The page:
Status of Recent Geoscience Graduates 2013

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AGI’s 2013 Status of Recent Geoscience Graduates provides an overview analysis of the demographics, activities, and experiences of geoscience students that received their bachelor’s, master’s, or doctoral degree in the spring of 2013. This research draws attention to student preparation in the geosciences and their education and career path decisions. This report addresses many of the questions often raised when considering the transition into the workforce.

Overall, the importance of the academic program and the department’s functions are highlighted as a key component for the recruitment, preparation and transitioning of students into the geosciences community, which is seen through their development of quantitative skills, reasons for choosing the major, participation in field and research experiences, and identification of resources for finding employment.

This report is focused on presenting the resulting data for the end user’s consideration. However, there are several interesting and notable trends in the results. While the gender gap appears to be closing at all degree levels, there is still substantial underrepresentation of minority groups in geoscience departments. The availability of high school earth science does not appear to have been a major issue to students.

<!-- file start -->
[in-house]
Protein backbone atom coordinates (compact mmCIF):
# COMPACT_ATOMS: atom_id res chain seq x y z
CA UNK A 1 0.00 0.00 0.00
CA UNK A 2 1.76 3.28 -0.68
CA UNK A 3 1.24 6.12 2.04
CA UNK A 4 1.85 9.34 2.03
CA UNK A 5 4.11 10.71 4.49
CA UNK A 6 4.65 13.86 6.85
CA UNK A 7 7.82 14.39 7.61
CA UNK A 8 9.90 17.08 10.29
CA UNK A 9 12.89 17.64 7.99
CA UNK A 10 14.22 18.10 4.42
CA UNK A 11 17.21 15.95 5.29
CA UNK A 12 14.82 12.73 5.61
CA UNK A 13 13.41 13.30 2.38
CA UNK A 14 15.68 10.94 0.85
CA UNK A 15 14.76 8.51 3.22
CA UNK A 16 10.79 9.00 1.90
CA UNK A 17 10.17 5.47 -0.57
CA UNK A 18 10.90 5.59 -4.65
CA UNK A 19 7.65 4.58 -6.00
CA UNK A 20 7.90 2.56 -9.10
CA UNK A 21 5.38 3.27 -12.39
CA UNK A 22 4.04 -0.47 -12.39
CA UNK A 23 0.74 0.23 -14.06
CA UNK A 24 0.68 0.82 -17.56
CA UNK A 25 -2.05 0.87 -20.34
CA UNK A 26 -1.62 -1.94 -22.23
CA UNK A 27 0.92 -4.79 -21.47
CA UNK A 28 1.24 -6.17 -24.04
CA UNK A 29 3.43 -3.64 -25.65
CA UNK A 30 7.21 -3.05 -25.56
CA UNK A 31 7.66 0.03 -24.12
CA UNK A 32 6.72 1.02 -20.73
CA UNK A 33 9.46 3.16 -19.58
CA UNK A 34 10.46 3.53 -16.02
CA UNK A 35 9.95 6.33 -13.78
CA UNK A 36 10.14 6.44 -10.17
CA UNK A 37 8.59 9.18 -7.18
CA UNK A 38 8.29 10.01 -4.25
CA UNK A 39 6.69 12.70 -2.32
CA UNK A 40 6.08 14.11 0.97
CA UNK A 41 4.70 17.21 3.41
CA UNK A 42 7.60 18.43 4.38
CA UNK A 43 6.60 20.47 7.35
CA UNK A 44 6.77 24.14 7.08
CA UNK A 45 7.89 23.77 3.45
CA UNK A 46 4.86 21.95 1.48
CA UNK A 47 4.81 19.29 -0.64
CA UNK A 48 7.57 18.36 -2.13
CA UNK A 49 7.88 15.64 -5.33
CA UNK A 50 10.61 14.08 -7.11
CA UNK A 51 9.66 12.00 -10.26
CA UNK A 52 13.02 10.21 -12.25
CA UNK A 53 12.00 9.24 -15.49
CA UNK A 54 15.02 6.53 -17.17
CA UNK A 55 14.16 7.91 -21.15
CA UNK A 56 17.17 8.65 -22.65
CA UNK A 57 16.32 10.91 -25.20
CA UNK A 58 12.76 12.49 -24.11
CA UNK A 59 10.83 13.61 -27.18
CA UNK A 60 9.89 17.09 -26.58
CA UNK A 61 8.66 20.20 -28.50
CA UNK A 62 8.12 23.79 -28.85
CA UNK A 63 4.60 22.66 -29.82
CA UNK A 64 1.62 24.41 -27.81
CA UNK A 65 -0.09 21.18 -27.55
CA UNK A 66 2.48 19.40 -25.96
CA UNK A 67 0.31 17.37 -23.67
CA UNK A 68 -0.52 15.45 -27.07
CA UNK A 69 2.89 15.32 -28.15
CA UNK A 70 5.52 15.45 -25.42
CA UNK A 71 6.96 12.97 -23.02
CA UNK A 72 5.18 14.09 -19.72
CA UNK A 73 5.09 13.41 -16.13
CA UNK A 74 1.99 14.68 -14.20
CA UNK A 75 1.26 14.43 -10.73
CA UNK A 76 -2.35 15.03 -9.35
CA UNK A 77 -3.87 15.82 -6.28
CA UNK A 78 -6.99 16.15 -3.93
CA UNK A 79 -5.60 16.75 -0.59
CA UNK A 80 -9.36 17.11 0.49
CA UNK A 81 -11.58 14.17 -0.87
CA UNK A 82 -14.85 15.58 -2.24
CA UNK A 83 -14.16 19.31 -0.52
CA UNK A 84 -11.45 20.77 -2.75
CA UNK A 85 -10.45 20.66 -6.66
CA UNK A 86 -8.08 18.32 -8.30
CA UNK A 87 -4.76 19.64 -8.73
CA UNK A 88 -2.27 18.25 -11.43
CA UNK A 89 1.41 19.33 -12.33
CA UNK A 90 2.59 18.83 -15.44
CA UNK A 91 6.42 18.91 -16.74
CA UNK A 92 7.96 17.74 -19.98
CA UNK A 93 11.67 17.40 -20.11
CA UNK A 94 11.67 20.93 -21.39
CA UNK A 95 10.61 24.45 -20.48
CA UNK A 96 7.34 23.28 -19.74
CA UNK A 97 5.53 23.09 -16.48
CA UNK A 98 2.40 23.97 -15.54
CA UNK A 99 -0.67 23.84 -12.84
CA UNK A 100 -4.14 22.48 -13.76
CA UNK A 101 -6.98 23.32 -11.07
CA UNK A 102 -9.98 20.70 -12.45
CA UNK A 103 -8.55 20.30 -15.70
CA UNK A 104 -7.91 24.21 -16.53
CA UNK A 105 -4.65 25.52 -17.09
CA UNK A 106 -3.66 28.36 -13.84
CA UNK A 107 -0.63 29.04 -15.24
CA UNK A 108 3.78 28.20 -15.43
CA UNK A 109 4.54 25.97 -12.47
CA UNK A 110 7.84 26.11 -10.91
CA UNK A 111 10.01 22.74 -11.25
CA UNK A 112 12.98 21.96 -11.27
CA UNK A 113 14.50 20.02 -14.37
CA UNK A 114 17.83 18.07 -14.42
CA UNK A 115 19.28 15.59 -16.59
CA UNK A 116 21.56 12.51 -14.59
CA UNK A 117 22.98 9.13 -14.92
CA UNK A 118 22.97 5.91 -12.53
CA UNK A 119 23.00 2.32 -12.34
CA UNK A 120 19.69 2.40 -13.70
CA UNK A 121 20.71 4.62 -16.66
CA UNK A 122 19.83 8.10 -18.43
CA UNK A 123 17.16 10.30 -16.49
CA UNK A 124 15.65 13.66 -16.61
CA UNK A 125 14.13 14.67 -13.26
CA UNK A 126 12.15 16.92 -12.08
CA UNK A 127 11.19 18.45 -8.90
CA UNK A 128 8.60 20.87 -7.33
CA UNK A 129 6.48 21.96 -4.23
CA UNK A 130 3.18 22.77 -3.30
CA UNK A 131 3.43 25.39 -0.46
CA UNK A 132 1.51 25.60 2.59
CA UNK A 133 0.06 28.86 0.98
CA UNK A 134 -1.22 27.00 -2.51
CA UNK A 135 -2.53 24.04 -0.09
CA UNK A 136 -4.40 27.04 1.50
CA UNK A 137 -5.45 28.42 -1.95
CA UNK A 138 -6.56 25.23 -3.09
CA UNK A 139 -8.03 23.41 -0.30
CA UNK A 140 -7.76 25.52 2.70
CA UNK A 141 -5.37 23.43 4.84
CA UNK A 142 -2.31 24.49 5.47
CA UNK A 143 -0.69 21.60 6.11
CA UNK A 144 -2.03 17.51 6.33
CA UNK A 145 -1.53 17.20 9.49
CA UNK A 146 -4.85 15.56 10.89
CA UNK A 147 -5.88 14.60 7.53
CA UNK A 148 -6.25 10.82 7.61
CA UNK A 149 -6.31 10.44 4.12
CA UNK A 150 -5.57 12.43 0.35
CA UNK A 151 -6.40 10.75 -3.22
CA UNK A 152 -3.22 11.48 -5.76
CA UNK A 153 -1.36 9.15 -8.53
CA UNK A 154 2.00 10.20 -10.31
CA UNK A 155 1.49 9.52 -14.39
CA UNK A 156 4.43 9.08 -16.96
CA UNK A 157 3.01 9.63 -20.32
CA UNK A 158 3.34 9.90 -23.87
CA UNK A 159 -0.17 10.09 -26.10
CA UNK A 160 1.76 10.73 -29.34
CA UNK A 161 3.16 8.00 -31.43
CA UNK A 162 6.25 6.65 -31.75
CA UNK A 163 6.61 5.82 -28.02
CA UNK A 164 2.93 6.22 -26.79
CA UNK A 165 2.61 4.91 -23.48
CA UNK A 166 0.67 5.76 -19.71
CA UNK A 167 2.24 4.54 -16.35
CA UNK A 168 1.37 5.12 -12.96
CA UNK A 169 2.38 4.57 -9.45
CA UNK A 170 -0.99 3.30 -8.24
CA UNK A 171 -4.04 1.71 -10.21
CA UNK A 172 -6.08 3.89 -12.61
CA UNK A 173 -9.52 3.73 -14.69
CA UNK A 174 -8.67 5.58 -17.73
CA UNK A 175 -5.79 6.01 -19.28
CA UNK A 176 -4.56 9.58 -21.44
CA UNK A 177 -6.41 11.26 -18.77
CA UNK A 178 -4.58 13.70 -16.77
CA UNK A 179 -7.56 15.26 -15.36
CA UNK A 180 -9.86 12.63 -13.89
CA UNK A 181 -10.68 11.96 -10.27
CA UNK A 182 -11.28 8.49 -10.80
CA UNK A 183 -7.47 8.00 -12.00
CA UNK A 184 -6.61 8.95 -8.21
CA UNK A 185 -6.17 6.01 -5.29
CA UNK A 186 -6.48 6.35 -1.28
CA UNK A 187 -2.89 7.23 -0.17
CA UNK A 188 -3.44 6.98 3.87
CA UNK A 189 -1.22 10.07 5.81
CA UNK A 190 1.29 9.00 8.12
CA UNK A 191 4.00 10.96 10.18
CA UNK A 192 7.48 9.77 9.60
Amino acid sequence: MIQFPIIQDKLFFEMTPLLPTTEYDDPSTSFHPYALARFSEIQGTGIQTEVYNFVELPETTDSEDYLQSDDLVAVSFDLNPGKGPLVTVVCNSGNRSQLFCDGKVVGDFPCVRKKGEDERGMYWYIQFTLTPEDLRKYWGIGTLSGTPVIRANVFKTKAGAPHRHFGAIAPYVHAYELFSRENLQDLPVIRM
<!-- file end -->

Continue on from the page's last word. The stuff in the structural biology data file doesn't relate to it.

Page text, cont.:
Another key data point is that the majority of geoscience students stop developing their quantitative skills at Calculus II. Introductory courses in college and the department atmosphere are both key for recruitment into the major, and the departments offer plenty of field and research experiences for their students. However, student participation in internships at the bachelor’s and doctoral degree levels is surprisingly low, especially considering the importance of internships in the students’ transition into the workforce. Finally, the petroleum industry is very effective at job recruitment at graduation, and the majority of graduates still looking for employment want job positions within their field, meaning any attrition in that transition would be from a lack of job availability or a lack of satisfaction after entering the workforce.

In future years, we expect to be able to provide more details and comparisons regionally and by degree level. AGI is also conducting an ongoing longitudinal survey that will follow these early career geoscientists as they progress in their post-graduation lives. The combination of these two studies will present a better understanding of the workforce pathway in the geosciences and enable both geoscience departments and employers to improve the educational and career opportunities for future geoscience graduates.

  • Carolyn Wilson*